You introduce yourself, you describe your project in basic, non-confidential terms: genre / audience / comperables.  You offer to provide more information.

Once an acquisition executive asks you for your materials, likely a screener DVD, you review the request with your attorney, and if your attorney agrees, you make the submission.

Don't worry, you may still receive the "Unsolicited Submission" rejection letters.  This is a business where there are absolutely no guarantees, even for the largest, most experienced companies.

And it may be a while before you hear back, if ever.  Be patient, not pesky.

The Submission Waiver

Many companies require a signed Submission Waiver accompanying your materials.  They may offer you their Submission Waiver.  Now think that through for a minute, if they are willing to offer you the use of their Submission Waiver, who do you think it will benefit, you or them?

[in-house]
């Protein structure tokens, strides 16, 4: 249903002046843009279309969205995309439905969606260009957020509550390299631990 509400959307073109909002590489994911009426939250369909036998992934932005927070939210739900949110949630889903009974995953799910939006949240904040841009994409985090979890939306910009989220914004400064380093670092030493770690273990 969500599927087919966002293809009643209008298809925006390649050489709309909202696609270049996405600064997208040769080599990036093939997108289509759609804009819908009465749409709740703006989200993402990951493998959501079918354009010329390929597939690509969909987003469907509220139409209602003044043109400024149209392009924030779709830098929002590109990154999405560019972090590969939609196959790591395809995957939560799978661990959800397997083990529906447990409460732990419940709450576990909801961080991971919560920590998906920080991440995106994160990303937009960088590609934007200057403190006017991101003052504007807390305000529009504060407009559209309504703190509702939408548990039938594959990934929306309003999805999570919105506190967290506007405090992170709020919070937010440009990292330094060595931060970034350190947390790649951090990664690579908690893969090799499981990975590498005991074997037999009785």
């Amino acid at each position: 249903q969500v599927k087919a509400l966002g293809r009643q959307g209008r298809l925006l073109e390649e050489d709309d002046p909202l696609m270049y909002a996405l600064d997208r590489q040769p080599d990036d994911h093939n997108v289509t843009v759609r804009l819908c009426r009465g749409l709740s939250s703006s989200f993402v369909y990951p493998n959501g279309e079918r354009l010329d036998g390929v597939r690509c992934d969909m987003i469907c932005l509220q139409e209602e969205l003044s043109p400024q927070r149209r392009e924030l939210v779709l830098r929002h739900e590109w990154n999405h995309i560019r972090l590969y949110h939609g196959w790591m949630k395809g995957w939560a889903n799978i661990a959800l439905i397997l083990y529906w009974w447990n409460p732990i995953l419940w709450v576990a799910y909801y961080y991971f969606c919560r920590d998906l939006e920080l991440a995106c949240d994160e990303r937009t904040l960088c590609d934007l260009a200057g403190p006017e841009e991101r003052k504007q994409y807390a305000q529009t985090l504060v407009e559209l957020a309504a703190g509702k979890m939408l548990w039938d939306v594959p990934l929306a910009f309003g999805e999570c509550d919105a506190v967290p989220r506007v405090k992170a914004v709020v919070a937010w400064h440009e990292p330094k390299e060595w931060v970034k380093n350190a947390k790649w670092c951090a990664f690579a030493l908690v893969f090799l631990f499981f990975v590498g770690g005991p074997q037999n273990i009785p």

My attorney has prepared a Submission Waiver for my clients which benefits my clients.  Your own attorney should also provide you with a Submission Waiver that benefits you.


The independent film business is highly competitive at every stage.  You need to constantly keep your eyes open for ways to strengthen your competitive advantages.

Get out there, learn everything you can, so you can proceed with confidence.

I can help you, click here to hearn how!

Best of Luck to You!

Steve Thompson

Thompson Communications
Skype: stephen.thompson580

Tuesday, June 24, 2014

Here's to a Brighter Tomorrow!

Publicity stimulates activity. Whether the task is building audience anticipation, or bringing your project to the attention of buyers, publicity makes things happen.

And when we make things happen, today becomes better than yesterday, and tomorrow becomes even better than today.